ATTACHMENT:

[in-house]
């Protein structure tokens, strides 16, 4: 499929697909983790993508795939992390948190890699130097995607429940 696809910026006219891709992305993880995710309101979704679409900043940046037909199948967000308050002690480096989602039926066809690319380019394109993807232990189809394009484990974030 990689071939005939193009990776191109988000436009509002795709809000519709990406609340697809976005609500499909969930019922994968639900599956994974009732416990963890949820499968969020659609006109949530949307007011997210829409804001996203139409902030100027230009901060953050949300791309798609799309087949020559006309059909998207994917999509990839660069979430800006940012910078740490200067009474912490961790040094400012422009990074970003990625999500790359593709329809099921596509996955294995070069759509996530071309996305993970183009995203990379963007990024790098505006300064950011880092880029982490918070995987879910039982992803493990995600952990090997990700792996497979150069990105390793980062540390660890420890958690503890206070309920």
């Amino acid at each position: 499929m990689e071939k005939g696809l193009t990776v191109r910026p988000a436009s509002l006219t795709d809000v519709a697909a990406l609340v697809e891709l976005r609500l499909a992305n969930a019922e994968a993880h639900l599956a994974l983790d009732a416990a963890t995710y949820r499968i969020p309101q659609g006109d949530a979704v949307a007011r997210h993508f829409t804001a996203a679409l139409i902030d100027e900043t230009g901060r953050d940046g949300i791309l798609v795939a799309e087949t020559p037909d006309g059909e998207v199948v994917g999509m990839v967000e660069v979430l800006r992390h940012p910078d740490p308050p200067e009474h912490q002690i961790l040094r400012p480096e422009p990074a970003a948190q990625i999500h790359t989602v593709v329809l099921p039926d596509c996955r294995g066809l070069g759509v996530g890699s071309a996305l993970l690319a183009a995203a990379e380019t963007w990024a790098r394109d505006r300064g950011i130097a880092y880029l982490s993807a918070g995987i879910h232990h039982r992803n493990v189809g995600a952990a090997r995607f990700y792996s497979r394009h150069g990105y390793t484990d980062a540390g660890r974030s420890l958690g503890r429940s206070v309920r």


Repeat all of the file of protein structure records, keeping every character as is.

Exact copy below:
[in-house]
């Protein structure tokens, strides 16, 4: 499929697909983790993508795939992390948190890699130097995607429940 696809910026006219891709992305993880995710309101979704679409900043940046037909199948967000308050002690480096989602039926066809690319380019394109993807232990189809394009484990974030 990689071939005939193009990776191109988000436009509002795709809000519709990406609340697809976005609500499909969930019922994968639900599956994974009732416990963890949820499968969020659609006109949530949307007011997210829409804001996203139409902030100027230009901060953050949300791309798609799309087949020559006309059909998207994917999509990839660069979430800006940012910078740490200067009474912490961790040094400012422009990074970003990625999500790359593709329809099921596509996955294995070069759509996530071309996305993970183009995203990379963007990024790098505006300064950011880092880029982490918070995987879910039982992803493990995600952990090997990700792996497979150069990105390793980062540390660890420890958690503890206070309920």
């Amino acid at each position: 499929m990689e071939k005939g696809l193009t990776v191109r910026p988000a436009s509002l006219t795709d809000v519709a697909a990406l609340v697809e891709l976005r609500l499909a992305n969930a019922e994968a993880h639900l599956a994974l983790d009732a416990a963890t995710y949820r499968i969020p309101q659609g006109d949530a979704v949307a007011r997210h993508f829409t804001a996203a679409l139409i902030d100027e900043t230009g901060r953050d940046g949300i791309l798609v795939a799309e087949t020559p037909d006309g059909e998207v199948v994917g999509m990839v967000e660069v979430l800006r992390h940012p910078d740490p308050p200067e009474h912490q002690i961790l040094r400012p480096e422009p990074a970003a948190q990625i999500h790359t989602v593709v329809l099921p039926d596509c996955r294995g066809l070069g759509v996530g890699s071309a996305l993970l690319a183009a995203a990379e380019t963007w990024a790098r394109d505006r300064g950011i130097a880092y880029l982490s993807a918070g995987i879910h232990h039982r992803n493990v189809g995600a952990a090997r995607f990700y792996s497979r394009h150069g990105y390793t484990d980062a540390g660890r974030s420890l958690g503890r429940s206070v309920r």